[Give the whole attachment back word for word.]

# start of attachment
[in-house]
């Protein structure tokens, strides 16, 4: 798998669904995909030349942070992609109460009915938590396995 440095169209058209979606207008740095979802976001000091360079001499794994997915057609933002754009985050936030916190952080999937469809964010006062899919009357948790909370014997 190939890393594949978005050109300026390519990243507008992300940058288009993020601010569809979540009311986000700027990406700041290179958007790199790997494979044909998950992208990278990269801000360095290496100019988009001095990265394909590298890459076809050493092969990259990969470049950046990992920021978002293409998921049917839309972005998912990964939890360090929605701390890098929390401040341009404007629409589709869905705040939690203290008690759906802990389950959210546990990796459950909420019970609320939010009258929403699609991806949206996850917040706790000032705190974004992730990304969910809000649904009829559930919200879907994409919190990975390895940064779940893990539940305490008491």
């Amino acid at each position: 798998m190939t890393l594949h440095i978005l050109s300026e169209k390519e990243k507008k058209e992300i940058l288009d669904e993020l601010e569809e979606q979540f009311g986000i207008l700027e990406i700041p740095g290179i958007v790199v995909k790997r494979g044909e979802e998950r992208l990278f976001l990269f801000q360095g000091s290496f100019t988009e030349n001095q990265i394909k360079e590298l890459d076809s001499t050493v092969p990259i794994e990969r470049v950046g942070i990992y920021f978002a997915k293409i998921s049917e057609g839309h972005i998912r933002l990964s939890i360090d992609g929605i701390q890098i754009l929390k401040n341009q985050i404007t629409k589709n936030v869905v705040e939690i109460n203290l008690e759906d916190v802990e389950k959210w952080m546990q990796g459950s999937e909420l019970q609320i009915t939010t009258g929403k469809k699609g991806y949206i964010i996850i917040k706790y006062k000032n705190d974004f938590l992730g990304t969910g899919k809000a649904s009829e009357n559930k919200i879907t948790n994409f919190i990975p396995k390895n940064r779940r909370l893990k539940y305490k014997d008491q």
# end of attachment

[in-house]
């Protein structure tokens, strides 16, 4: 798998669904995909030349942070992609109460009915938590396995 440095169209058209979606207008740095979802976001000091360079001499794994997915057609933002754009985050936030916190952080999937469809964010006062899919009357948790909370014997 190939890393594949978005050109300026390519990243507008992300940058288009993020601010569809979540009311986000700027990406700041290179958007790199790997494979044909998950992208990278990269801000360095290496100019988009001095990265394909590298890459076809050493092969990259990969470049950046990992920021978002293409998921049917839309972005998912990964939890360090929605701390890098929390401040341009404007629409589709869905705040939690203290008690759906802990389950959210546990990796459950909420019970609320939010009258929403699609991806949206996850917040706790000032705190974004992730990304969910809000649904009829559930919200879907994409919190990975390895940064779940893990539940305490008491």
């Amino acid at each position: 798998m190939t890393l594949h440095i978005l050109s300026e169209k390519e990243k507008k058209e992300i940058l288009d669904e993020l601010e569809e979606q979540f009311g986000i207008l700027e990406i700041p740095g290179i958007v790199v995909k790997r494979g044909e979802e998950r992208l990278f976001l990269f801000q360095g000091s290496f100019t988009e030349n001095q990265i394909k360079e590298l890459d076809s001499t050493v092969p990259i794994e990969r470049v950046g942070i990992y920021f978002a997915k293409i998921s049917e057609g839309h972005i998912r933002l990964s939890i360090d992609g929605i701390q890098i754009l929390k401040n341009q985050i404007t629409k589709n936030v869905v705040e939690i109460n203290l008690e759906d916190v802990e389950k959210w952080m546990q990796g459950s999937e909420l019970q609320i009915t939010t009258g929403k469809k699609g991806y949206i964010i996850i917040k706790y006062k000032n705190d974004f938590l992730g990304t969910g899919k809000a649904s009829e009357n559930k919200i879907t948790n994409f919190i990975p396995k390895n940064r779940r909370l893990k539940y305490k014997d008491q």